people are taking a lot of different medication, it can do crazy things,” she says.
The Home Health Department uses a checklist that includes items such as
making sure your lamp is reachable from your bed, marking edges with bright
tape or paint, and taking time to sit and stand up slowly.
“It can be challenging to come into someone’s home and tell
them to change things, especially if the patient isn’t the one who
asked for us,” Roukos continues. “They usually don’t
mind changing things like throw rugs, but if I tell them they need a grab
bar, only about half will do it.”
Safety in Strength
Evidence-based fall prevention and balance improvement classes are offered
by the Torrance Memorial physical therapy department, a program Yolande
Mavity, PT, has helped build. “The fall prevention classes are for
anybody. They come in with their walkers, wheelchairs and canes, and it’s
a good place for a beginner,” she explains. “We present practical
solutions and segments on evidence-based methods to get you stronger and
improve your balance, with exercises like tai chi.”
The Balance, Endurance & Strength Training (BEST) classes are more
advanced, she says. “These are designed to improve your endurance
and strength as well as your balance. There are eight stations, and each
focuses on a different exercise that will help with impaired balance,
such as core stabilization station or strengthening your shoulders.”
And it doesn’t stop there. The Power Balance class is the most advanced,
using balance disks and boards. The occupational therapists and physical
therapists also do one-on-one evaluations by prescription, following the
CDC STEADI guidelines, which often leads to a class recommendation or
“The main problem when someone has taken a fall,” Mavity says,
“is it makes them fearful of falling again, and they stop moving—often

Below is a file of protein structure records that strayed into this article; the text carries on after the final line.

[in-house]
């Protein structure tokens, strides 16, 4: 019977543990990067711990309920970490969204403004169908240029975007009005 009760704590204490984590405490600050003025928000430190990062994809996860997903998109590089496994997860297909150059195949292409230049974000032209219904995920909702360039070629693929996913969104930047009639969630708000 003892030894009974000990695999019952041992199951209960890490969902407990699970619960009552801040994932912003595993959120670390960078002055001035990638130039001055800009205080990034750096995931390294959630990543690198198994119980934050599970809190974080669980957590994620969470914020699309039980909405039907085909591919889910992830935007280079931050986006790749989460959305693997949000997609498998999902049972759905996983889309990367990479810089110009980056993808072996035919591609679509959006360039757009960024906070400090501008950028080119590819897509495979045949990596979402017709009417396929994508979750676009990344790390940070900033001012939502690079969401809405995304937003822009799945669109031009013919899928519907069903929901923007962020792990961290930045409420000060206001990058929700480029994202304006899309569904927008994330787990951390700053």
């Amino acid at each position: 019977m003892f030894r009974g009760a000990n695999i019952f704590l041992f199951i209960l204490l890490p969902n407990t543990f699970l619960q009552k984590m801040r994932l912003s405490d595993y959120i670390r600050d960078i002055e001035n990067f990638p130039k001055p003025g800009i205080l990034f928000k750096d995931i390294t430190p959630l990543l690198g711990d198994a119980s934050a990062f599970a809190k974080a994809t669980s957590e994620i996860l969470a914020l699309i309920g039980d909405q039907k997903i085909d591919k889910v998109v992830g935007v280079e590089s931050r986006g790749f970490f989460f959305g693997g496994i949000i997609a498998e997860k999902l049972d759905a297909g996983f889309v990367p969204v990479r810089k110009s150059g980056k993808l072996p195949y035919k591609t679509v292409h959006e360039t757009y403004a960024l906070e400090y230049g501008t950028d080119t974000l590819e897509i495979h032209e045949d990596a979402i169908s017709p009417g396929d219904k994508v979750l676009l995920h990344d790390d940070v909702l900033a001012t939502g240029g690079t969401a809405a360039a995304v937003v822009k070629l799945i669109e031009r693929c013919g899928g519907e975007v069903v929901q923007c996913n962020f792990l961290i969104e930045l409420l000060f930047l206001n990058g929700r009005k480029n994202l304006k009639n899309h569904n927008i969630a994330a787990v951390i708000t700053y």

without really noticing it. It’s important to strengthen your muscles
and keep moving. A fear of falling makes you at risk for falling. We help
them improve their confidence.”
What First Responders Say
Alec Miller, assistant chief of Torrance Fire Department (TFD) and head
of the EMS division, confirms fall-related calls have increased. “We
get at least one every day,” he says.
Miller has additional tips: “Many times we get a call, arrive with
two paramedics, a four-person engine and usually a two-person ambulance,
and the door is locked. We are pretty good at getting access without causing
damage, but we also will check with neighbors to see if they have a key.
Good neighbors are great to have—they can be your best advocate.”
The TFD saw falls as such a concern that it has joined with Partners in
Care to present fall prevention programs at local hospitals and libraries.
“Our fall prevention class is called A Matter of Balance,”
“We didn’t anticipate a huge response, but we have a waiting
He says his crews will take time at the house to educate caregivers and
family about hazards and safety measure such as bed rails. New classes
are starting in October. For more information contact Christy Lau at Partners
in Care, 818-837-3775 x159.
Fall prevention could be one of the most important factors in improving
our lives as we age, yet it doesn’t get much attention, laments
Nakkim. “Because it’s not as glamorous as opioid overuse and
other injuries and conditions, it doesn’t get the discussion it
deserves. But we have to be diligent and also be aware of and accept our
limitations. Slow down and don’t try pushing so hard.”
Doctors and occupational and physical therapists at Torrance Memorial use
the STEADI fall risk assessment to incorporate fall prevention into their
care; you can download it for free. (cdc.gov/steadi)
Several balance training classes are taught at Torrance Memorial. You can
get a balance assessment and find the class most suited to your needs
by calling 310-517-4711, or view details at TorranceMemorial.org/classes.